ng friends on Facebook.
In an industry known for indiscriminate and promiscuous linking (Recruiting), Jason Davis has started what might be the Social Software version of the Slow Food movement. "Having Friends", Jason's post on RecruitingBlogs.com is an introduction to introducing ourselves to each other. How you use your networks is a question of what you want and what your network wants. Jason is wrestling with the question of what the network wants. He introduced the "An Hour with...." project to underline the emphasis on intimacy.
As I waded into the deeper relationship mine field, I was handed a number of opportunities. I asked Craig Silverman to spend an hour with me and we're going to do it on the 26th. Wednesday morning, I spent an hour talking with Michael Johnson from avature. It was a great start and we're talking again next week.
My first experience with the power of this idea came from Jerry Albright who posted "Wanna be my friend? It's easy - just call me - 260-347-1715 - let's get real". It's exactly the sort of thing JD was trying to promote. So I called him. We talked for an hour the first time. Into the conversation, it became apparent that he had built a product called Verbal Summary. Ultimately, I asked him to give me a demo. Jerry was so focused on delivering value to recruiters that I had to see what he was talking about. (This video will tell you a little bit more about Verbal Summary)
So, earlier this week, I got on the phone with Jerry for a demo of Verbal Summary. It's a cool tool. At $50/license/month, there are few purchases that will give you a better return on investment. The software does three things really well:
It helps your client (hiring managers) distinguish great potential hires from run of the mill candidates.
It tracks the Resumes you send and the customer's handling of each individual resume.
It brands your product with your logo and identifying information. Resumes are sent as PDF files that can be easily configured to include your branding)
The tool gets its name from its most observable feature. With Verbal Summary, you can easily record, edit and store recordings of interviews and job descriptions. The software makes it easy to create, send, archive, forward and manage audio files. The idea is that hearing a candidate in her own voice will distinguish one resume from another. Jerry says that it is a great value-add for recruiters. The idea is sound (no pub intended).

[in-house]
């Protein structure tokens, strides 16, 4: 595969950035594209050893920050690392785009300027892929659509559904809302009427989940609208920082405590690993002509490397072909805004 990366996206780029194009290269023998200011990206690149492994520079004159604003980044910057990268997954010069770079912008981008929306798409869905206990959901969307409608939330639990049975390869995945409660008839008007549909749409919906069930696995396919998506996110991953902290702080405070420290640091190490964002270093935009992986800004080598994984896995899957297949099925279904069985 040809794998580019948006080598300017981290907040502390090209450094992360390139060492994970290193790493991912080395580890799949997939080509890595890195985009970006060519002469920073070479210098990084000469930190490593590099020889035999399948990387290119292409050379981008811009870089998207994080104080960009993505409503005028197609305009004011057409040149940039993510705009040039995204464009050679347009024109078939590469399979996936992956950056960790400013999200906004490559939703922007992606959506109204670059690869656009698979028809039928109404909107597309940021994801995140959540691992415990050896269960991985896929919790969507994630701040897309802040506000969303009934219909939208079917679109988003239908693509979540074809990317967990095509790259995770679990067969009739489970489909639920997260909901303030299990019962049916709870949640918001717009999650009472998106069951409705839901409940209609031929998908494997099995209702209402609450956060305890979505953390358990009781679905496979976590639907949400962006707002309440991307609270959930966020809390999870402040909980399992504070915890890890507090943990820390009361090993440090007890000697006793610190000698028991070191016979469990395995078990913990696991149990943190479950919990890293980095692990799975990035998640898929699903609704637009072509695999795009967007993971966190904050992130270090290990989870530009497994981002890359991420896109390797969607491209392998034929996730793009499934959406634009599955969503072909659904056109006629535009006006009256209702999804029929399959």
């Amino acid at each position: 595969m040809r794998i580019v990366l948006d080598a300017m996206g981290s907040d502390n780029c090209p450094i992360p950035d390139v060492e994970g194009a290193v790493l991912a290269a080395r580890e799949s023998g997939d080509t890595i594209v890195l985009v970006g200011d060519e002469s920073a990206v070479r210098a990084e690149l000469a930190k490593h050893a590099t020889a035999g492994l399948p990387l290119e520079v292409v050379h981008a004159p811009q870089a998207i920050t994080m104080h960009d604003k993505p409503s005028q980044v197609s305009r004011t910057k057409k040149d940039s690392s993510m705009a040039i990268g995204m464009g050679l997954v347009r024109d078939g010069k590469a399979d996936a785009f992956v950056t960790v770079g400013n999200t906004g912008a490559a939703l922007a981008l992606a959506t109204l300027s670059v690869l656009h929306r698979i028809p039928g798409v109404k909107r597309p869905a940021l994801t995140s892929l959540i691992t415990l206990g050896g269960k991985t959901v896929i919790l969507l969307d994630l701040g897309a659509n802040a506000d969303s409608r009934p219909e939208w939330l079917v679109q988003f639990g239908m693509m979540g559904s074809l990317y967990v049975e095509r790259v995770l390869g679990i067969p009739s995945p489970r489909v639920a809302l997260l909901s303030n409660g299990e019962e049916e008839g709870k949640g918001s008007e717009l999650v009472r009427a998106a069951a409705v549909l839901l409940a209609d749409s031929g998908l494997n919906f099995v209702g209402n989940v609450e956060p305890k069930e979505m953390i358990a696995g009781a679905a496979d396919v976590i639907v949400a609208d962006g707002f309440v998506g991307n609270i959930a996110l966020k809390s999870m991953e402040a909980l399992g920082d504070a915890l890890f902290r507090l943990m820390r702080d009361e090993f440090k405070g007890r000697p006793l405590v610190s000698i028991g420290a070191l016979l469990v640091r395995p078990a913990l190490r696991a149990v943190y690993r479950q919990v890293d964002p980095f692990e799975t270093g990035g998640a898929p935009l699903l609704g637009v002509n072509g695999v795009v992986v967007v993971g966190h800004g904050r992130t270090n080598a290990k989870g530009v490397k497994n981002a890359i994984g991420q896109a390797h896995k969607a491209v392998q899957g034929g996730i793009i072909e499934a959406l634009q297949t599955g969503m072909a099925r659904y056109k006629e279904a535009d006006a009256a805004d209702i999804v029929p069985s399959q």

The second feature, tracking is a fantastic way to get your customer's pulse. Are they opening the emails you send, are they looking at the resume? The dashboard summarizes customer transactions with your products. Until now, the only way to do this has been a cumbersome and very manual process using read receipts in Outlook. With Verbal Summary, you get immediate information when your customer reviews your materials.
Branding and the ownership of data are hot buttons for recruiters. By automatically adding your branding information, Verbal Summary allows you to preserve the value you create while your product travels around the customer. There is enormous comfort (and great risk reduction) associated with knowing that your materials are tagged with your information.
The great thing about Verbal Summary is its focus and simplicity. The tool does three very useful things and doesn't try to be more.
Jerry told me that he'd give RBC members a discount. I think it's a bargain at $50/month. If I were you, I'd get Jerry committed for a long term contract. The service is worth more than he's charging for it and the price is bound to go up.
As I said at the outset, "it's not the shovel, it's the garden." That means that the tool is not as important as what users do with it. Both Verbal Summary and An Hour with.... are great examples of using technology to improve the lives of users.